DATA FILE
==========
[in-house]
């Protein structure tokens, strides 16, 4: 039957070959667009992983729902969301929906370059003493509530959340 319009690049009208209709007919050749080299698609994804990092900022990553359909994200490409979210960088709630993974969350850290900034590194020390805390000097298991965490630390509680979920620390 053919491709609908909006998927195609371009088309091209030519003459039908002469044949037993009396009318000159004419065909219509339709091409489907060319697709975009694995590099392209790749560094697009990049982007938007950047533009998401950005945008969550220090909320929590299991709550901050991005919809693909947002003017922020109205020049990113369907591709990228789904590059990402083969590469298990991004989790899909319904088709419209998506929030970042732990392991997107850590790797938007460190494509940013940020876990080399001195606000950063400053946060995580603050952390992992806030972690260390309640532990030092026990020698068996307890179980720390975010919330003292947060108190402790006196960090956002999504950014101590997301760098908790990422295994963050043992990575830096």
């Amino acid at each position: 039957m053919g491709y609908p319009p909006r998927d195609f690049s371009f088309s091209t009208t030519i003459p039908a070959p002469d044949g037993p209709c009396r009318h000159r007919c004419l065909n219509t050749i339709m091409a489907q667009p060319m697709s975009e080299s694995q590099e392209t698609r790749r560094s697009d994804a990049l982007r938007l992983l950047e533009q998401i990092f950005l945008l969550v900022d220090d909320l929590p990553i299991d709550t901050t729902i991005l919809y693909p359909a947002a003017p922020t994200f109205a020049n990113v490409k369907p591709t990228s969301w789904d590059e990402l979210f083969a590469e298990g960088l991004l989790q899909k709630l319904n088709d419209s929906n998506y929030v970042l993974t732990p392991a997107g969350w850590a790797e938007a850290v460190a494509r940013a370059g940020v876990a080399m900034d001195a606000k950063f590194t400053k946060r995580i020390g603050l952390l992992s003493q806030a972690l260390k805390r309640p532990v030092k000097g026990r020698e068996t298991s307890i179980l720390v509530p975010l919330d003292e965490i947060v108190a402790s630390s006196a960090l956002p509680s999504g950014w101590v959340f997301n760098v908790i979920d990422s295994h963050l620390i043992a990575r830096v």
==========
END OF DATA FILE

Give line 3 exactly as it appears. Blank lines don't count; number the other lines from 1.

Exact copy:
């Amino acid at each position: 039957m053919g491709y609908p319009p909006r998927d195609f690049s371009f088309s091209t009208t030519i003459p039908a070959p002469d044949g037993p209709c009396r009318h000159r007919c004419l065909n219509t050749i339709m091409a489907q667009p060319m697709s975009e080299s694995q590099e392209t698609r790749r560094s697009d994804a990049l982007r938007l992983l950047e533009q998401i990092f950005l945008l969550v900022d220090d909320l929590p990553i299991d709550t901050t729902i991005l919809y693909p359909a947002a003017p922020t994200f109205a020049n990113v490409k369907p591709t990228s969301w789904d590059e990402l979210f083969a590469e298990g960088l991004l989790q899909k709630l319904n088709d419209s929906n998506y929030v970042l993974t732990p392991a997107g969350w850590a790797e938007a850290v460190a494509r940013a370059g940020v876990a080399m900034d001195a606000k950063f590194t400053k946060r995580i020390g603050l952390l992992s003493q806030a972690l260390k805390r309640p532990v030092k000097g026990r020698e068996t298991s307890i179980l720390v509530p975010l919330d003292e965490i947060v108190a402790s630390s006196a960090l956002p509680s999504g950014w101590v959340f997301n760098v908790i979920d990422s295994h963050l620390i043992a990575r830096v």